By Tucker Deaton
“Dammit, I miss John Prine,” I heard my mother admit earlier this year as the radio hummed “Long Monday.” As with any good Christian woman from Alabama, her cuss words were saved for moments that truly deserved them. We nodded our heads and listened.
John Prine’s death last year hit our family as if he were a part of it. In many ways, he was. His music floated through my childhood home, bouncing from wall to wall, inseparably attaching itself to and shaping my fondest memories. Never again will I experience the bliss that was being a kid on our back porch during a spring afternoon. The scent of blooming honeysuckles and azaleas clung to the sticky southern air as burgers sizzled on my father’s grill. Sitting with my family, I could hear robins chirping as they hopped across the branches of red oak trees overhead, and I expected the fireflies were filled with anticipation as they prepared for their nightly appearance. My adolescent brain was unable to fathom the notion of there being anything wrong with the world. It simply didn’t seem possible. As always, John’s music was with us on these carefree afternoons, and we sang along.
And there’s a backwards old town that’s often remembered
So many times that my memories are worn
Thinking back on the days of my youth, I recall the sense that our house was filled with love. Love wasn’t just something we placed on the mantle and polished for show when the neighbors stopped in. It was more like the dust we swept up off of the floor; it found a way to cover everything. Watching my parents beam at each other as the album In Spite of Ourselves played continuously through our speakers showed me their deep connection. Their love spilled over into the lives of us kids, and John’s words helped us to appreciate the immense value of our closest relationships.
Old Faithful’s just a fountain compared to the glory of true love
What I didn’t realize, at the time, was that John Prine had a hand in raising my siblings and me. His lyrics engrained lessons into us and etched words of truth onto the earliest iterations of our personal ethos. “Safety Joe” taught us the importance of abandoning comfort and daring to live with meaning. “Dear Abbey” and “That’s the Way the World Goes Round” filled our guts with laughter while encouraging us to accept ourselves and our current situations, without dwelling on the negatives. “How Lucky” celebrated gratitude. “Hello in There” empathy. The words gave us a crucial sense of direction going forward. John confirmed our suspicion that there was good in our world and inspired us to be part of it.
Dreaming just comes natural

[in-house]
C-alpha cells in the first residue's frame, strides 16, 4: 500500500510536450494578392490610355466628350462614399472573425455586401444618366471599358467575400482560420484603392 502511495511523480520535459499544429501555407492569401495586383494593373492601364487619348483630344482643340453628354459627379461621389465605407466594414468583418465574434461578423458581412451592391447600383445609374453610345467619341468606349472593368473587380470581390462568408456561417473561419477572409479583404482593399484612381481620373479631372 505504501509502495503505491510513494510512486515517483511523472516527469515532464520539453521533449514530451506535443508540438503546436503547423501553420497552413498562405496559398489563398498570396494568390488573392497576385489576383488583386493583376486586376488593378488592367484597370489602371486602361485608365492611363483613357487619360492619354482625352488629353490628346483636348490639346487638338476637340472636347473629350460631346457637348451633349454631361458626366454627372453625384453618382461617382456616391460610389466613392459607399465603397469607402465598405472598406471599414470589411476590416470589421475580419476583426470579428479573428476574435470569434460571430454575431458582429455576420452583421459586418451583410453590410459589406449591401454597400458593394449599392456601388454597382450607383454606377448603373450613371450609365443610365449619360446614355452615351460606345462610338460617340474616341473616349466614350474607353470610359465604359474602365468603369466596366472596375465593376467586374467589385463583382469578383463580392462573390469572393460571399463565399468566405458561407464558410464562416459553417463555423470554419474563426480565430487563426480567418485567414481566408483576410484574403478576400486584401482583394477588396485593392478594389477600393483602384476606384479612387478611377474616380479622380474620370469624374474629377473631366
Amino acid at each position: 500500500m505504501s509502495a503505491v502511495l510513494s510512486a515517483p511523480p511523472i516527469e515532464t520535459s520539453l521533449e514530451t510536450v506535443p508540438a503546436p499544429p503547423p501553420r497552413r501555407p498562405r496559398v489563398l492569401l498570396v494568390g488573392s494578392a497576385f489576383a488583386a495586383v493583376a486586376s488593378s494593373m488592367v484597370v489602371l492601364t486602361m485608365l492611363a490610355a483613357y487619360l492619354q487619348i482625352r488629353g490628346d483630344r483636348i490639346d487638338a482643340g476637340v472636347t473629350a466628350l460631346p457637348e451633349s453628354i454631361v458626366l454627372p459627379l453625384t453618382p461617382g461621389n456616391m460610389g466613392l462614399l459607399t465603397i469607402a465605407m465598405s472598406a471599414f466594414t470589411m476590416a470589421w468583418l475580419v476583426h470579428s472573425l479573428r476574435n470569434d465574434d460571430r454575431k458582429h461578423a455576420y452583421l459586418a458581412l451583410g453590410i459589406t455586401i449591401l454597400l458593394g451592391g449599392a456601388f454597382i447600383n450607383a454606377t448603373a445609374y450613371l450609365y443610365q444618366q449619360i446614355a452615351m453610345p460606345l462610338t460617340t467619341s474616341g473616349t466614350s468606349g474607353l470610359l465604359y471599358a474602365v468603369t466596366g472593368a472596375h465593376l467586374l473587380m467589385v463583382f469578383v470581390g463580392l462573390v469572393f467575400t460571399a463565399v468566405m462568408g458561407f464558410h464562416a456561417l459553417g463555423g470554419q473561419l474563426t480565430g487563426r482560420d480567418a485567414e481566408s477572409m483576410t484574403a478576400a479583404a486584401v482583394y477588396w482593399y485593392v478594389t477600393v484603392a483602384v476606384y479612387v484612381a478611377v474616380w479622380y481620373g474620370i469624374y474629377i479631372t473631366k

Like the first breath from a baby
As we grew the songs grew with us. New meanings were revealed and allowed us to better understand ourselves and those around us. It became clear that John was not only familiar with the joys of life but also no stranger to the hardships that inevitably come with time. “Far From Me” comforted us and loosened the knot in our throat when we felt our hearts break for the first time. We wept as “Mexican Home” allowed us to grieve with John when loved ones were taken from us. “Souvenirs” was our companion as the realization hit that time was not planning on slowing down for us. I’m eternally grateful that John was a guide through many of the tougher aspects of our existence. Hearing difficult words from the same voice that had been the soundtrack to our childhood days of joy made it easier to swallow and digest. John’s lack of cynicism walked us through these darker valleys while reminding us that the overall landscape around us was still beautiful when viewed from the proper perspective. His songs never shied away from the unpleasant aspects of mankind and often shined a light on some that were overlooked. However, his theme of the futility of pessimism and frustration forced us to find a better way to handle our tribulations.
For a heart stained in anger grows weak and grows bitter
You become your own prisoner as you watch yourself sit there
Wrapped up in a trap of your very own
Chain of sorrow
Today, John Prine’s music is a grounding force for me, and as a fisherman, it feels a lot like my home waters. It’s a place of intimate familiarity that still has enough nooks and crannies to keep me checking under a few logs along the shoreline in John’s vast pool of emotions. I find John has created an aura of overwhelming calm confidence and understanding that adheres to and enhances every aspect of our lives. It’s a fool’s errand to attempt placing a finger on the magic that is John Prine. But perhaps the most profound part of his brilliance was that he noticed people; and not just the ones that stuck out. He spotted gems in easily overlooked places and gave a voice to those who expected themselves too ordinary to have one. John taught us what it meant to be human, and his watchful eye and down-to-earth demeanor left him well qualified on the subject. If we lose our way, we may need nothing more than to head to the family back porch, put his music on the speakers, and listen as John reminds us of who we are.
I got no hate and I got no pride. I got so much love that I cannot hide